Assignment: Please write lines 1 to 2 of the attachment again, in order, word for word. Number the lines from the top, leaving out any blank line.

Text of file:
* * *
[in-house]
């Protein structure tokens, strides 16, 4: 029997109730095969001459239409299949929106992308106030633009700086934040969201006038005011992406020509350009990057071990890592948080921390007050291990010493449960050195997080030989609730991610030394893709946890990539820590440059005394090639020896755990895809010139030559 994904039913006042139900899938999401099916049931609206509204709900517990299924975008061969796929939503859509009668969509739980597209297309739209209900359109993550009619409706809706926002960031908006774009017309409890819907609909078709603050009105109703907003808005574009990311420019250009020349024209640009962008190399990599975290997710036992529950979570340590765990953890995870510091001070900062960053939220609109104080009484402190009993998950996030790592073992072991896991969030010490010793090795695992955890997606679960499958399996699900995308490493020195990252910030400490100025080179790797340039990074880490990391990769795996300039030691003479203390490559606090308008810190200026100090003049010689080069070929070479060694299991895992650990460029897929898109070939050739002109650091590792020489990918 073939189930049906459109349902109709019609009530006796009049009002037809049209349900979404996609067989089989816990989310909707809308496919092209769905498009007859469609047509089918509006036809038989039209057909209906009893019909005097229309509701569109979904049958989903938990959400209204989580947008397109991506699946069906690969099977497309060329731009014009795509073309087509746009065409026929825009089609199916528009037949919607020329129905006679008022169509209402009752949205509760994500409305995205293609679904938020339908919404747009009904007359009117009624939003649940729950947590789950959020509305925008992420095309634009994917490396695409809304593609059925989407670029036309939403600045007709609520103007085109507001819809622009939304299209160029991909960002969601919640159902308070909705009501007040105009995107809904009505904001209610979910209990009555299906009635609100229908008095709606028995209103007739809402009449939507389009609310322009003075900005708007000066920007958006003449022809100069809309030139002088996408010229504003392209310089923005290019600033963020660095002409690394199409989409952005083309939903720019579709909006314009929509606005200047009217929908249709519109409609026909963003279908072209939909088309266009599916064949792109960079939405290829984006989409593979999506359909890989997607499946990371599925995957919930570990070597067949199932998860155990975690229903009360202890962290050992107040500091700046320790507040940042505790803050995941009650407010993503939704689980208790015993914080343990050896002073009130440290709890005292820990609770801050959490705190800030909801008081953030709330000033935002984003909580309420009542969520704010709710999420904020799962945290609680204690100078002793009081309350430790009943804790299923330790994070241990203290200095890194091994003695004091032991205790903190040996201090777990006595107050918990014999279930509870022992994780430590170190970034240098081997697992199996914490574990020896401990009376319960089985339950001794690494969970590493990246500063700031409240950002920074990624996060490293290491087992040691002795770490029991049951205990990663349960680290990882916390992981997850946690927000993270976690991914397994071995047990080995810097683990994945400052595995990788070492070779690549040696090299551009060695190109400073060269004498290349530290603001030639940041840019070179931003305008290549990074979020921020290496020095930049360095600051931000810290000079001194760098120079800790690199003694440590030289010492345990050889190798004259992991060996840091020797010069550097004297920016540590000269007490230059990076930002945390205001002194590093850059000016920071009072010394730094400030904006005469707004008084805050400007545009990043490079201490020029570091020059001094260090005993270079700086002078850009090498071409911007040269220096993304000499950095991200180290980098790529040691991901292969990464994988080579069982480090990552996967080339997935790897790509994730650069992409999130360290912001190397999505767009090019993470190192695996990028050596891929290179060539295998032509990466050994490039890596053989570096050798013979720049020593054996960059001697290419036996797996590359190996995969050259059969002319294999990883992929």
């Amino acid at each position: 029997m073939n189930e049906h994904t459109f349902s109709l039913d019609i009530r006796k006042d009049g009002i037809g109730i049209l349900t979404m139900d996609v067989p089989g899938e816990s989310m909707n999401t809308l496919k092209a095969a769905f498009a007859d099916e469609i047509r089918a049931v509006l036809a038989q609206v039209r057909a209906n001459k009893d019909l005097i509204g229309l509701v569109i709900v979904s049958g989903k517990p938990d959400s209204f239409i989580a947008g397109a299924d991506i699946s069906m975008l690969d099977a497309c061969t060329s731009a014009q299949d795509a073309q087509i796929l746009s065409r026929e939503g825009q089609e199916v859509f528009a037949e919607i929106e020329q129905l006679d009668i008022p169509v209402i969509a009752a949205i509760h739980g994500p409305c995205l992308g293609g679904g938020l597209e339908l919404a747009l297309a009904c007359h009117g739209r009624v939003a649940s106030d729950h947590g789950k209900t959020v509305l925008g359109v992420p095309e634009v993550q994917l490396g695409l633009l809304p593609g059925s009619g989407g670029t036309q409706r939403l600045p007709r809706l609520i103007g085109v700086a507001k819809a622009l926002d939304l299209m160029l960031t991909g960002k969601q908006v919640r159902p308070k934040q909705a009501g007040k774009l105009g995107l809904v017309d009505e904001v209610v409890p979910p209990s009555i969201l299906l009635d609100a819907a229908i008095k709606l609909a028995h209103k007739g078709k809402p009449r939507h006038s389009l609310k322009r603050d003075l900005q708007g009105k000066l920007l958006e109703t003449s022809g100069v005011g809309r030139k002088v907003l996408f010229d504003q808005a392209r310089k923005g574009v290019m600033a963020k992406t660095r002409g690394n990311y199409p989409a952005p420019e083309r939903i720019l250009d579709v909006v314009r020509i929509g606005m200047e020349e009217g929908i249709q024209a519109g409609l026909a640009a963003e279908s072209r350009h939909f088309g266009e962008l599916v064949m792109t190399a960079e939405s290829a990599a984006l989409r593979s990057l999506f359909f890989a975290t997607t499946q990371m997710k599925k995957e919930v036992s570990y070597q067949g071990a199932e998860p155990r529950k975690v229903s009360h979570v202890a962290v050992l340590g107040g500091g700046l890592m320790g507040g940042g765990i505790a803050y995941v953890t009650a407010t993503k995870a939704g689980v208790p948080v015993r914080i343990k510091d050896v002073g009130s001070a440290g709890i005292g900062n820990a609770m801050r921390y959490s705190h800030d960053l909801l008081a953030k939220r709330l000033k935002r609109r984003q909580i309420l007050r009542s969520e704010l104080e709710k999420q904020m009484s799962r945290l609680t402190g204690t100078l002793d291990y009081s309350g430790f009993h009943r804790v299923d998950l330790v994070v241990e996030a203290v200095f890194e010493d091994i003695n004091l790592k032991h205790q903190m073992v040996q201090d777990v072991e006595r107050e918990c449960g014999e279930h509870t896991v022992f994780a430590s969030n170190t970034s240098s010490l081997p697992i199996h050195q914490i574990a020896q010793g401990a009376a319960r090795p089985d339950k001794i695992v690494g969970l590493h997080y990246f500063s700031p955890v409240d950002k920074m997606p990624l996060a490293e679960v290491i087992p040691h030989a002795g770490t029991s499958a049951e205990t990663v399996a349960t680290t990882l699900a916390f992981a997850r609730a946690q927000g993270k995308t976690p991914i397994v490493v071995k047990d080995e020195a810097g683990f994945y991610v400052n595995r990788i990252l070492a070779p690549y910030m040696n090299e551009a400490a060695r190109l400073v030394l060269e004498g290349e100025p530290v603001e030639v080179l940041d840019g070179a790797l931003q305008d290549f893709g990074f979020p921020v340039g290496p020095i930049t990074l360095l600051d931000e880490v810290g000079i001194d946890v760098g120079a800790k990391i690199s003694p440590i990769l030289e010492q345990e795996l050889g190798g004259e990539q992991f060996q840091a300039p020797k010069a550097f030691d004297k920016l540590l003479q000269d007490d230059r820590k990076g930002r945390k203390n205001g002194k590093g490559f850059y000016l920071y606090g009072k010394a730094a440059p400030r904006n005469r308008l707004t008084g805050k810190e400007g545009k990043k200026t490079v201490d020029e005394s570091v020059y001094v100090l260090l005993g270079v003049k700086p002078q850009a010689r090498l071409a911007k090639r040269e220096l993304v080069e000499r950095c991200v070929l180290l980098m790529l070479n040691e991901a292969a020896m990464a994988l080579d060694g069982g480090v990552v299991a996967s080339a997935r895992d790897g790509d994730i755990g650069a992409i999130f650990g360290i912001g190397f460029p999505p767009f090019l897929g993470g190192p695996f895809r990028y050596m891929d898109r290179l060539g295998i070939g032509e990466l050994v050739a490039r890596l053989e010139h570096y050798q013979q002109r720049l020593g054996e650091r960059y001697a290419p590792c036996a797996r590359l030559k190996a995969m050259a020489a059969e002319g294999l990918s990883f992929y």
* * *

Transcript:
[in-house]
């Protein structure tokens, strides 16, 4: 029997109730095969001459239409299949929106992308106030633009700086934040969201006038005011992406020509350009990057071990890592948080921390007050291990010493449960050195997080030989609730991610030394893709946890990539820590440059005394090639020896755990895809010139030559 994904039913006042139900899938999401099916049931609206509204709900517990299924975008061969796929939503859509009668969509739980597209297309739209209900359109993550009619409706809706926002960031908006774009017309409890819907609909078709603050009105109703907003808005574009990311420019250009020349024209640009962008190399990599975290997710036992529950979570340590765990953890995870510091001070900062960053939220609109104080009484402190009993998950996030790592073992072991896991969030010490010793090795695992955890997606679960499958399996699900995308490493020195990252910030400490100025080179790797340039990074880490990391990769795996300039030691003479203390490559606090308008810190200026100090003049010689080069070929070479060694299991895992650990460029897929898109070939050739002109650091590792020489990918 073939189930049906459109349902109709019609009530006796009049009002037809049209349900979404996609067989089989816990989310909707809308496919092209769905498009007859469609047509089918509006036809038989039209057909209906009893019909005097229309509701569109979904049958989903938990959400209204989580947008397109991506699946069906690969099977497309060329731009014009795509073309087509746009065409026929825009089609199916528009037949919607020329129905006679008022169509209402009752949205509760994500409305995205293609679904938020339908919404747009009904007359009117009624939003649940729950947590789950959020509305925008992420095309634009994917490396695409809304593609059925989407670029036309939403600045007709609520103007085109507001819809622009939304299209160029991909960002969601919640159902308070909705009501007040105009995107809904009505904001209610979910209990009555299906009635609100229908008095709606028995209103007739809402009449939507389009609310322009003075900005708007000066920007958006003449022809100069809309030139002088996408010229504003392209310089923005290019600033963020660095002409690394199409989409952005083309939903720019579709909006314009929509606005200047009217929908249709519109409609026909963003279908072209939909088309266009599916064949792109960079939405290829984006989409593979999506359909890989997607499946990371599925995957919930570990070597067949199932998860155990975690229903009360202890962290050992107040500091700046320790507040940042505790803050995941009650407010993503939704689980208790015993914080343990050896002073009130440290709890005292820990609770801050959490705190800030909801008081953030709330000033935002984003909580309420009542969520704010709710999420904020799962945290609680204690100078002793009081309350430790009943804790299923330790994070241990203290200095890194091994003695004091032991205790903190040996201090777990006595107050918990014999279930509870022992994780430590170190970034240098081997697992199996914490574990020896401990009376319960089985339950001794690494969970590493990246500063700031409240950002920074990624996060490293290491087992040691002795770490029991049951205990990663349960680290990882916390992981997850946690927000993270976690991914397994071995047990080995810097683990994945400052595995990788070492070779690549040696090299551009060695190109400073060269004498290349530290603001030639940041840019070179931003305008290549990074979020921020290496020095930049360095600051931000810290000079001194760098120079800790690199003694440590030289010492345990050889190798004259992991060996840091020797010069550097004297920016540590000269007490230059990076930002945390205001002194590093850059000016920071009072010394730094400030904006005469707004008084805050400007545009990043490079201490020029570091020059001094260090005993270079700086002078850009090498071409911007040269220096993304000499950095991200180290980098790529040691991901292969990464994988080579069982480090990552996967080339997935790897790509994730650069992409999130360290912001190397999505767009090019993470190192695996990028050596891929290179060539295998032509990466050994490039890596053989570096050798013979720049020593054996960059001697290419036996797996590359190996995969050259059969002319294999990883992929």